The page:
For more than two decades, Lee Byrd, head of Enterprise Fraud for Regions, has been leading technology and fighting fraud. With increasing prevalence, a focus on fraud prevention is critical to protect customers. At Regions, Byrd explains that the company uses a combination of technology and data to detect and stop financial fraud.
“We use tools to identify fraudulent phone calls and suspicious devices,” states Byrd. But it’s also about the data – trying to detect positive and negative signals and recognize patterns. As an example, Byrd notes that he is an avid fisherman, and often makes two back-to-back purchases at a gas station in order to fill up both his car and boat. While that back-to-back purchase typically signals a likely fraudulent activity, it’s a normal activity for Byrd. Regions systems work to learn those patterns in order to recognize legitimate purchases versus fraud when it comes to customer activity. “It’s always a balance in fraud between client experience and detecting those fraudulent activities,” says Byrd.
In addition to tools and technology, Byrd believes in educating customers and the community on best practices for safeguarding your information. Here are his top five tips for avoiding financial fraud.
- Turn on alerts for your accounts. Regions offers alerts that can notify you when your card is used, when your balance reaches a certain threshold, when a check is cleared and more. Byrd notes that alerts are important because they let you know immediately what activities are going on in your accounts.
- Use a unique User ID and password for each of your accounts. “It’s human nature to want to keep life simple and use the same user ID and password across all your accounts, Facebook and Instagram,” says Byrd. However, if a fraudster obtains your login information for one of your social media accounts, “one of the first things they’ll try to do is use that user ID and password on your financial institution accounts.”
- Sign up for credit bureau notifications. By doing so, “if somebody uses your personal information to pull credit, you’ll immediately know and you can reach out to that company to let them know you didn’t apply for that loan or that account, whatever it is,” states Byrd.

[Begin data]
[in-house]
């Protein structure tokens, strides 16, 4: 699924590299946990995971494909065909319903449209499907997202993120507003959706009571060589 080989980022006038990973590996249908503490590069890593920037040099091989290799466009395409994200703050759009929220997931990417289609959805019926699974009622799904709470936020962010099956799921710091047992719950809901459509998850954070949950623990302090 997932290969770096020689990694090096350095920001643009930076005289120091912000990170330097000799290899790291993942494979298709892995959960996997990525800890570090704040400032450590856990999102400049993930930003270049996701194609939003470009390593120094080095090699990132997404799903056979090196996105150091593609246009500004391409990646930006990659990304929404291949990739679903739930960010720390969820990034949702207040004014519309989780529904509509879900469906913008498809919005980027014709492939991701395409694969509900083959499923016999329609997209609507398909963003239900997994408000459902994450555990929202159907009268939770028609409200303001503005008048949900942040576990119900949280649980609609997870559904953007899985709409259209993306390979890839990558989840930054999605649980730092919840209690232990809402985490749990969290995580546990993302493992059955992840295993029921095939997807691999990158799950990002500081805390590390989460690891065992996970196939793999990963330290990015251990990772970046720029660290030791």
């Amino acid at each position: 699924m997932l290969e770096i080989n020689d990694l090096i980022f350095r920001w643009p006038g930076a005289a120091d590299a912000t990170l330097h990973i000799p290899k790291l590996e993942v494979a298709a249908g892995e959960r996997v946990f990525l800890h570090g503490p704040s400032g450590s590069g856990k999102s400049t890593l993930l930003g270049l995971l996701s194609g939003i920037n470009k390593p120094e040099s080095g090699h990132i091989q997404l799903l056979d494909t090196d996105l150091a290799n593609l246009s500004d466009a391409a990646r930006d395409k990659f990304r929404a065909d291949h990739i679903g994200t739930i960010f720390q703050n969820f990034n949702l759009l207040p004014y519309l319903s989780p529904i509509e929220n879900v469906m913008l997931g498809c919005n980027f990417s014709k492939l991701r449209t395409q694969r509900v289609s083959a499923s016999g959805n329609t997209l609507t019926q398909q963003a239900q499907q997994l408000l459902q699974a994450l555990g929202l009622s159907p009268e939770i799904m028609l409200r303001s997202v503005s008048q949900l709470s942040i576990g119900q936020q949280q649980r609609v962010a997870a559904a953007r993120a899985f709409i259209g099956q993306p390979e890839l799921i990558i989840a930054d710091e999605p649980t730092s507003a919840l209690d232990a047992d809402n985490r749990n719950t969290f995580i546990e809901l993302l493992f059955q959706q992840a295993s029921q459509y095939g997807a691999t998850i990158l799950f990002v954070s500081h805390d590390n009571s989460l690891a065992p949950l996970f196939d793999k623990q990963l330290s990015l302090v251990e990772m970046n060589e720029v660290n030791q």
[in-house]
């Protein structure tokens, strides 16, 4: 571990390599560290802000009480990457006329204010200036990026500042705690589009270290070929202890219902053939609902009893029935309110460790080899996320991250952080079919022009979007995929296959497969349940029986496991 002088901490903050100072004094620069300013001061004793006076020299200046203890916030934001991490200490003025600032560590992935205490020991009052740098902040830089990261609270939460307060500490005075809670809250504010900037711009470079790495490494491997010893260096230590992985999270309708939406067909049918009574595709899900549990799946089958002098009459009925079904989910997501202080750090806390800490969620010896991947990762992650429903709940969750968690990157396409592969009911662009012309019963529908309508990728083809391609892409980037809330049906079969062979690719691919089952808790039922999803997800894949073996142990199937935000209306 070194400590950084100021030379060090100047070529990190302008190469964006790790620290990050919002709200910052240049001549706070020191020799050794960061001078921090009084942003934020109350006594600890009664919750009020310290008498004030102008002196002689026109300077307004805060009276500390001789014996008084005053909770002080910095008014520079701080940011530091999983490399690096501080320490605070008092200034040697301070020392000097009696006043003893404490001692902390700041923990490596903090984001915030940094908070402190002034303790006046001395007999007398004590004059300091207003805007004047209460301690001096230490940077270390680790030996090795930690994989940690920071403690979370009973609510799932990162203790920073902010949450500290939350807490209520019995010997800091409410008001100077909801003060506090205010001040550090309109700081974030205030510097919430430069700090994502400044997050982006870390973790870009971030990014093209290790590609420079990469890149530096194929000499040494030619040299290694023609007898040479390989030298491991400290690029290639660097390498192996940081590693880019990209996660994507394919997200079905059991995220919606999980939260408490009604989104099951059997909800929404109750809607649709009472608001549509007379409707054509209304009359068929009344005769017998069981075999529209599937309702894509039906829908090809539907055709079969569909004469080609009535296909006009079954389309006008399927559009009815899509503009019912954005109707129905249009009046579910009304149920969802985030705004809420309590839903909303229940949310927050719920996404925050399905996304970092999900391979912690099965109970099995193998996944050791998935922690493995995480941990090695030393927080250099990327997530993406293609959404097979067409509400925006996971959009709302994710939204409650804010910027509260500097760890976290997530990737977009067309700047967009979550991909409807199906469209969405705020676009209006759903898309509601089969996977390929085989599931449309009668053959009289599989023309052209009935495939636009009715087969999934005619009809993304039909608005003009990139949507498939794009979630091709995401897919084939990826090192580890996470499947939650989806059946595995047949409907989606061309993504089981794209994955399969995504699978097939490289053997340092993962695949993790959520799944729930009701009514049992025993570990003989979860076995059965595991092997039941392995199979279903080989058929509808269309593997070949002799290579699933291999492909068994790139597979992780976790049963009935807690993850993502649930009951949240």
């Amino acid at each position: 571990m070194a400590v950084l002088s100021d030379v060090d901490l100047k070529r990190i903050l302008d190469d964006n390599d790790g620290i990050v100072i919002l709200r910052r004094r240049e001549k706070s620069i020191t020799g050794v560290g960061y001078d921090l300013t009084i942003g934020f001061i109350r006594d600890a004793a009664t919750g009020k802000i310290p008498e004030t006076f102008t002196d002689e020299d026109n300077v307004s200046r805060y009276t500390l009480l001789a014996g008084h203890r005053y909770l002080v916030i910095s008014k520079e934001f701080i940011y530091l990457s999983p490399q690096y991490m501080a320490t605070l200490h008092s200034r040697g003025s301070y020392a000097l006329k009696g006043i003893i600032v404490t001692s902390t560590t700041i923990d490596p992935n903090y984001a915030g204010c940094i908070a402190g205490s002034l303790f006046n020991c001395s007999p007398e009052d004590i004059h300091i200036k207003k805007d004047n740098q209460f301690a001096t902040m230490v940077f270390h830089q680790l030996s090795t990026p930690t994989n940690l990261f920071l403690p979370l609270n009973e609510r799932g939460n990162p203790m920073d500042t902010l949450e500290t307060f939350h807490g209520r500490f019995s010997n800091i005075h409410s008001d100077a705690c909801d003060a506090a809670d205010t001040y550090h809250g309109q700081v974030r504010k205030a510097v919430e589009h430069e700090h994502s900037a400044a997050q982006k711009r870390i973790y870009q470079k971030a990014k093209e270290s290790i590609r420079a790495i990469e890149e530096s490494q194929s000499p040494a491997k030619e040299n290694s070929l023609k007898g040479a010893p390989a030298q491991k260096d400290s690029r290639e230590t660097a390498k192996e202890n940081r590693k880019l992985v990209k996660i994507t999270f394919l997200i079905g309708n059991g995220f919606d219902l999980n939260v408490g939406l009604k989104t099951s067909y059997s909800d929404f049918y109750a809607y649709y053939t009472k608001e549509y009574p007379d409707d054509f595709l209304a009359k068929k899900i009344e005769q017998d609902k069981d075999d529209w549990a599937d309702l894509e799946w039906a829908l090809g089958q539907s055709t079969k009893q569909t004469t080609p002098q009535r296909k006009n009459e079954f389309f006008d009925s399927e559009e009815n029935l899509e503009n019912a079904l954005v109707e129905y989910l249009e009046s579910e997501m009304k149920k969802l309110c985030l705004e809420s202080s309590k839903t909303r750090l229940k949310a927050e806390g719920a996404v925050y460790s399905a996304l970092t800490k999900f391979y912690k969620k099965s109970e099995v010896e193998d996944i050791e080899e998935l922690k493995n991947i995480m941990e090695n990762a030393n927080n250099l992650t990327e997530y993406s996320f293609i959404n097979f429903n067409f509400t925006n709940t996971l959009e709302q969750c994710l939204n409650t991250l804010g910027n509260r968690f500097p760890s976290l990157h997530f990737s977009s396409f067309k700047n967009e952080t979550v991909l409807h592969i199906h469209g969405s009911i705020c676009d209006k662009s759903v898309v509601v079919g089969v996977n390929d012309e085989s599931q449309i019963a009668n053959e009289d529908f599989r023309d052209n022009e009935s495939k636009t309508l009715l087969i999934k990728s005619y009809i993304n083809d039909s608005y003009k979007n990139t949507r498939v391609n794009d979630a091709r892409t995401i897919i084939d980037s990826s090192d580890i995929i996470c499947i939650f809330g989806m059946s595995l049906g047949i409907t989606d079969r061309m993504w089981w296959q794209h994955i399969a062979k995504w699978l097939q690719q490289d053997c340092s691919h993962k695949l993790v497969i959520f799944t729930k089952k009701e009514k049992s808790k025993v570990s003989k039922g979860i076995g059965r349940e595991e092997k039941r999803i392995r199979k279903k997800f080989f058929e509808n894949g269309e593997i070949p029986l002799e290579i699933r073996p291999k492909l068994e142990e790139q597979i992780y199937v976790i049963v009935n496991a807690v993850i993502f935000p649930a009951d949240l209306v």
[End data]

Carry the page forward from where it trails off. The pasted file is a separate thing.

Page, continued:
- Don’t give out information over the phone. If someone calls you claiming to be from Regions or another financial institution and asks for your Social Security Number, date of birth, or other personal information, Byrd encourages you to refuse to answer them and then hang up and call a known number from the website or the back of your credit or debit card.
- Don’t take surveys on social media. “You see all those surveys on Facebook—answer these top ten questions about your relationship or about your life: What is your pet? Where did you meet your spouse? Where were you born? A lot of those questions are the same questions that other institutions use for your challenge questions,” explains Byrd. “And fraudsters will absolutely use those to answer your challenge questions for you if they get access to your user ID and password.”
If you’re curious as to what types of fraud are most common today, the answer might surprise you. Listen in as Byrd shares the two kinds of fraud he sees most often.
Find more resources on how to identify, prevent, and report financial fraud on regions.com.
The information presented is general in nature and should not be considered, legal, accounting or tax advice. Regions reminds its customers that they should be vigilant about fraud and security and that they are responsible for taking action to protect their computer systems. Fraud prevention requires a continuous review of your policies and practices, as the threat evolves daily. There is no guarantee that all fraudulent transactions will be prevented or that related financial losses will not occur. Visit regions.com/STOPFRAUD, or speak with your Banker for further information on how you can help prevent fraud.